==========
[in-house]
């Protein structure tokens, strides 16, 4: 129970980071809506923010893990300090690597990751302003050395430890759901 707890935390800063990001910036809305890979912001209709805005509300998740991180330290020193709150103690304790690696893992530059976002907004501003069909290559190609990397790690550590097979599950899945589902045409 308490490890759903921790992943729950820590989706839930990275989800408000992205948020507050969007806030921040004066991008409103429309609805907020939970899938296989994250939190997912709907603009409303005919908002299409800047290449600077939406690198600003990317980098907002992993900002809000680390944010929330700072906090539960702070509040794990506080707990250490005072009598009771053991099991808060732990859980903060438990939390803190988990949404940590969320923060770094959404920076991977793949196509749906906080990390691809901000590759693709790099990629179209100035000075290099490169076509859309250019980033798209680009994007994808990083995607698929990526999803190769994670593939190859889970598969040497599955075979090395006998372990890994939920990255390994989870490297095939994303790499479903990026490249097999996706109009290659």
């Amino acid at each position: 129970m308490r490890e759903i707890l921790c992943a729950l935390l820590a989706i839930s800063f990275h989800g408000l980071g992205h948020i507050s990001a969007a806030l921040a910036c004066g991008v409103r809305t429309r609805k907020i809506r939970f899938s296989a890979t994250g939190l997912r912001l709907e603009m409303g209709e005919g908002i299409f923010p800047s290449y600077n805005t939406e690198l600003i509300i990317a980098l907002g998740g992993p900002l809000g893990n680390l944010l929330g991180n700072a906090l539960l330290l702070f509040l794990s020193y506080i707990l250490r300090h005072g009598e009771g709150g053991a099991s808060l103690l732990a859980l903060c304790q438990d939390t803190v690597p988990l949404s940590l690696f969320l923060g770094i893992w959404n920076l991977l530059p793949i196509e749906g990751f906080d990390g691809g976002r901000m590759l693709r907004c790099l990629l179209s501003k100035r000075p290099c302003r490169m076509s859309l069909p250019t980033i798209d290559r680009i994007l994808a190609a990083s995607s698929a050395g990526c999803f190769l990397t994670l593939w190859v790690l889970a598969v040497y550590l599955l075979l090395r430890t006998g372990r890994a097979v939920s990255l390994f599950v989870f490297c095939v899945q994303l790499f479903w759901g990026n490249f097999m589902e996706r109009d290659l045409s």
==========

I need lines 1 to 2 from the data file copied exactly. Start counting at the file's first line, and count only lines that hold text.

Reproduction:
[in-house]
């Protein structure tokens, strides 16, 4: 129970980071809506923010893990300090690597990751302003050395430890759901 707890935390800063990001910036809305890979912001209709805005509300998740991180330290020193709150103690304790690696893992530059976002907004501003069909290559190609990397790690550590097979599950899945589902045409 308490490890759903921790992943729950820590989706839930990275989800408000992205948020507050969007806030921040004066991008409103429309609805907020939970899938296989994250939190997912709907603009409303005919908002299409800047290449600077939406690198600003990317980098907002992993900002809000680390944010929330700072906090539960702070509040794990506080707990250490005072009598009771053991099991808060732990859980903060438990939390803190988990949404940590969320923060770094959404920076991977793949196509749906906080990390691809901000590759693709790099990629179209100035000075290099490169076509859309250019980033798209680009994007994808990083995607698929990526999803190769994670593939190859889970598969040497599955075979090395006998372990890994939920990255390994989870490297095939994303790499479903990026490249097999996706109009290659």